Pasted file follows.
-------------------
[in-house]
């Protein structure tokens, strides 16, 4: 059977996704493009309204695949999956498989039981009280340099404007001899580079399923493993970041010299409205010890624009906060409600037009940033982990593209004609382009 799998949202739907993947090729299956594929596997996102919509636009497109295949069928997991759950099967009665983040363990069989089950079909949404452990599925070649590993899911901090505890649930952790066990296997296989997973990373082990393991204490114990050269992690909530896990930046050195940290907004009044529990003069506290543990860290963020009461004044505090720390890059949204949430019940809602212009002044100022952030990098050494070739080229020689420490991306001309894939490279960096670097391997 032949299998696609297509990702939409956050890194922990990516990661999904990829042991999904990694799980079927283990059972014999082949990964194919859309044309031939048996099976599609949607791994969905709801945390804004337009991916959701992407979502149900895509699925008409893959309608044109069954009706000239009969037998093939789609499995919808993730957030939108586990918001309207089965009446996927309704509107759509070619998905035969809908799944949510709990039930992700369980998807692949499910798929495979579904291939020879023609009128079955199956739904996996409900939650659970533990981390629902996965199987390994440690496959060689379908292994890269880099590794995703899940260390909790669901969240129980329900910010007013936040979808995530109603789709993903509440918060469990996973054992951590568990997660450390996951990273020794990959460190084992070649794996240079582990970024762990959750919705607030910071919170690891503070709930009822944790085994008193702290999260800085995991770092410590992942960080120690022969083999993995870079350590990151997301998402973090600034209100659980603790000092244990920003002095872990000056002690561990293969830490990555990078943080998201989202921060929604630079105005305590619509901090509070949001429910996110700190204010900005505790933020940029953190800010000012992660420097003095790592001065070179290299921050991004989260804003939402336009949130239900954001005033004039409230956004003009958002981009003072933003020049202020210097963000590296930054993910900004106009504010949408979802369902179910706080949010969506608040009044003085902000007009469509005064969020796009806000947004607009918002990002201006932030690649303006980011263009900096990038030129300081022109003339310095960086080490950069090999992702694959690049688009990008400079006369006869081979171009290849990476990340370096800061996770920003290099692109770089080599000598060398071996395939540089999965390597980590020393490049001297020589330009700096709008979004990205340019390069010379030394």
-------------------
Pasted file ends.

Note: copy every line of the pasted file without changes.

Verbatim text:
[in-house]
């Protein structure tokens, strides 16, 4: 059977996704493009309204695949999956498989039981009280340099404007001899580079399923493993970041010299409205010890624009906060409600037009940033982990593209004609382009 799998949202739907993947090729299956594929596997996102919509636009497109295949069928997991759950099967009665983040363990069989089950079909949404452990599925070649590993899911901090505890649930952790066990296997296989997973990373082990393991204490114990050269992690909530896990930046050195940290907004009044529990003069506290543990860290963020009461004044505090720390890059949204949430019940809602212009002044100022952030990098050494070739080229020689420490991306001309894939490279960096670097391997 032949299998696609297509990702939409956050890194922990990516990661999904990829042991999904990694799980079927283990059972014999082949990964194919859309044309031939048996099976599609949607791994969905709801945390804004337009991916959701992407979502149900895509699925008409893959309608044109069954009706000239009969037998093939789609499995919808993730957030939108586990918001309207089965009446996927309704509107759509070619998905035969809908799944949510709990039930992700369980998807692949499910798929495979579904291939020879023609009128079955199956739904996996409900939650659970533990981390629902996965199987390994440690496959060689379908292994890269880099590794995703899940260390909790669901969240129980329900910010007013936040979808995530109603789709993903509440918060469990996973054992951590568990997660450390996951990273020794990959460190084992070649794996240079582990970024762990959750919705607030910071919170690891503070709930009822944790085994008193702290999260800085995991770092410590992942960080120690022969083999993995870079350590990151997301998402973090600034209100659980603790000092244990920003002095872990000056002690561990293969830490990555990078943080998201989202921060929604630079105005305590619509901090509070949001429910996110700190204010900005505790933020940029953190800010000012992660420097003095790592001065070179290299921050991004989260804003939402336009949130239900954001005033004039409230956004003009958002981009003072933003020049202020210097963000590296930054993910900004106009504010949408979802369902179910706080949010969506608040009044003085902000007009469509005064969020796009806000947004607009918002990002201006932030690649303006980011263009900096990038030129300081022109003339310095960086080490950069090999992702694959690049688009990008400079006369006869081979171009290849990476990340370096800061996770920003290099692109770089080599000598060398071996395939540089999965390597980590020393490049001297020589330009700096709008979004990205340019390069010379030394």